A portable fire extinguisher can save lives and property by putting out a small fire or containing it until the fire department arrives; but portable extinguishers have limitations. Because fire grows and spreads so rapidly, the number one priority for residents is to get out safely.
Use a portable fire extinguisher when the fire is confined to a small area, such as a wastebasket, and is not growing; everyone has exited the building; the fire department has been called or is being called; and the room is not filled with smoke.
To operate a fire extinguisher, remember the word PASS:
Pull the pin. Hold the extinguisher with the nozzle pointing away from you, and release the locking mechanism.
Aim low. Point the extinguisher at the base of the fire.
Squeeze the lever slowly and evenly.
Sweep the nozzle from side-to-side.
For the home, select a multi-purpose extinguisher (can be used on all types of home fires) that is large enough to put out a small fire, but not so heavy as to be difficult to handle.
Choose a fire extinguisher that carries the label of an independent testing laboratory.
Read the instructions that come with the fire extinguisher and become familiar with its parts and operation before a fire breaks out. Local fire departments or fire equipment distributors often offer hands-on fire extinguisher trainings.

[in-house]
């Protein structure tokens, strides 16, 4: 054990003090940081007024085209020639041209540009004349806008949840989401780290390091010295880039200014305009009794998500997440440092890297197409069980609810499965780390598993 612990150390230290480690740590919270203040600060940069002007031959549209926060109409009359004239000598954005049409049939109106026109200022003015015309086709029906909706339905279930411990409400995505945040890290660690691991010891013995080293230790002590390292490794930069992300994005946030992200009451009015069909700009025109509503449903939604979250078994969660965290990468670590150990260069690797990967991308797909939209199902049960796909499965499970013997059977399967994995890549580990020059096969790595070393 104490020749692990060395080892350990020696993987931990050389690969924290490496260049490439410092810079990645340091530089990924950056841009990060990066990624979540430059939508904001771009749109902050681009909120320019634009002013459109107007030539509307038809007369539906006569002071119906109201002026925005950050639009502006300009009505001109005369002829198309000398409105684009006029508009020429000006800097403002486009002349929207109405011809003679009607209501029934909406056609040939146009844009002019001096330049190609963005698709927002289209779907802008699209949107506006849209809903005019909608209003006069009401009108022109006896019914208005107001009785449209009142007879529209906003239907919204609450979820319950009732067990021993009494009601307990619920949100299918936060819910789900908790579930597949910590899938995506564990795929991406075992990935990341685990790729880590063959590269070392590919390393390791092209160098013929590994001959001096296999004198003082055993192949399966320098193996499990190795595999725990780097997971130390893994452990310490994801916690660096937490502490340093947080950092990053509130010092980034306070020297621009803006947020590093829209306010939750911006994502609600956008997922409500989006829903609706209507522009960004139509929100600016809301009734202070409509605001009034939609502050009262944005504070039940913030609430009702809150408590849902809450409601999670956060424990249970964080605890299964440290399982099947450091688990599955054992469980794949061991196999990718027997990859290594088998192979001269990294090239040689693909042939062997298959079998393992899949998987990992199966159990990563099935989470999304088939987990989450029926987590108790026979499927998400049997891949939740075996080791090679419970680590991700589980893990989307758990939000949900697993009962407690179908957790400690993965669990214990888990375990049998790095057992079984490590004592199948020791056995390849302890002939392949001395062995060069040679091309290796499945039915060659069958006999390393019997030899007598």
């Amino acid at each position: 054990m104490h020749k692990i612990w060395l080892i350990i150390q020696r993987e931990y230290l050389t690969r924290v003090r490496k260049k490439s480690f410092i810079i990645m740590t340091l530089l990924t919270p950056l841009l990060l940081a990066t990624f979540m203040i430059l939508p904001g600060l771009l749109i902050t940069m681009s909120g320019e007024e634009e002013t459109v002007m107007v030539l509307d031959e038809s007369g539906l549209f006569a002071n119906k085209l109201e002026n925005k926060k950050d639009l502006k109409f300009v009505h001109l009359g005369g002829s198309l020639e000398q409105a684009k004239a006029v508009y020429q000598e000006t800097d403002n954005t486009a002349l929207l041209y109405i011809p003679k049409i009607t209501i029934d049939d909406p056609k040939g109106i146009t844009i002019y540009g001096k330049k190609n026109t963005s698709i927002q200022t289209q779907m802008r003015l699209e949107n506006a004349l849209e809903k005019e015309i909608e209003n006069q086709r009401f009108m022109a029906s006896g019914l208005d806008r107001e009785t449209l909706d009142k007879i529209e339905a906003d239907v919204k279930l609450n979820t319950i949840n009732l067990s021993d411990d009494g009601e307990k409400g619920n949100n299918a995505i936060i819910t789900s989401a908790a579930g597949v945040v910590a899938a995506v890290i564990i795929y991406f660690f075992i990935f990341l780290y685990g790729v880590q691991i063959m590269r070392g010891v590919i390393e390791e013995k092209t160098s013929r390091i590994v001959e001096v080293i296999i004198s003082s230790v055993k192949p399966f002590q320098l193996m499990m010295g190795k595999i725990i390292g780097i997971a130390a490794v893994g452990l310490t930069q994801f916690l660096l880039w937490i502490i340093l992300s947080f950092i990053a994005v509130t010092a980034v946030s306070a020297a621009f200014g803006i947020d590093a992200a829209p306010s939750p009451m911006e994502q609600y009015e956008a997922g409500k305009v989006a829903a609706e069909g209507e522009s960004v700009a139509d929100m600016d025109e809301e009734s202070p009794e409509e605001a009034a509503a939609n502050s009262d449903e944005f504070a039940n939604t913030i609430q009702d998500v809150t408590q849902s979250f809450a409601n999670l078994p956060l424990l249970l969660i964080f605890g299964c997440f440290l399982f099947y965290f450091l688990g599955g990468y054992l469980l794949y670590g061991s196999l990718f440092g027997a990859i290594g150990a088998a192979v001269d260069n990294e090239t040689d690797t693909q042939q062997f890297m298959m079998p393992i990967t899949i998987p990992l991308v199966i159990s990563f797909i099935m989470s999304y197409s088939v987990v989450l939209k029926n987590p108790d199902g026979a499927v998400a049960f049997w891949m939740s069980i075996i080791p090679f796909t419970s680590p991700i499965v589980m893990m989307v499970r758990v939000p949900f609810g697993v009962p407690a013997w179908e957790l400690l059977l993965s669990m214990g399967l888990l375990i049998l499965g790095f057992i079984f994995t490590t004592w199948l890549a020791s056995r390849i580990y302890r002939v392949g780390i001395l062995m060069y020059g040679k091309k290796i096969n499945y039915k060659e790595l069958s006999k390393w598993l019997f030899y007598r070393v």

Install fire extinguishers close to an exit and keep your back to a clear exit when you use the device so you can make an easy escape if the fire cannot be controlled. If the room fills with smoke, leave immediately.
Know when to go. Fire extinguishers are one element of a fire response plan, but the primary element is safe escape. Every household should have a home fire escape plan and working smoke alarms.
How an Amerex Fire Extinguisher is made - BrandmadeTV
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None of the three chemicals most commonly used in dry fire extinguishers is acutely toxic. One component, mono ammonium phosphate, has the potential to cause minor skin irritation and is classed in the same category as acetone.
Most dry fire extinguishers use compressed nitrogen gas to propel a yellow fire-suppressing powder over the flames. This powder is made from sodium bicarbonate, also known as baking soda, a chemical closely related to potassium bicarbonate and mono ammonium phosphate. Of these, only mono ammonium phosphate has the potential to irritate the skin. As of 2014, the National Fire Prevention Association has assigned mono ammonium phosphate a health hazard rating of "1," the lowest level given.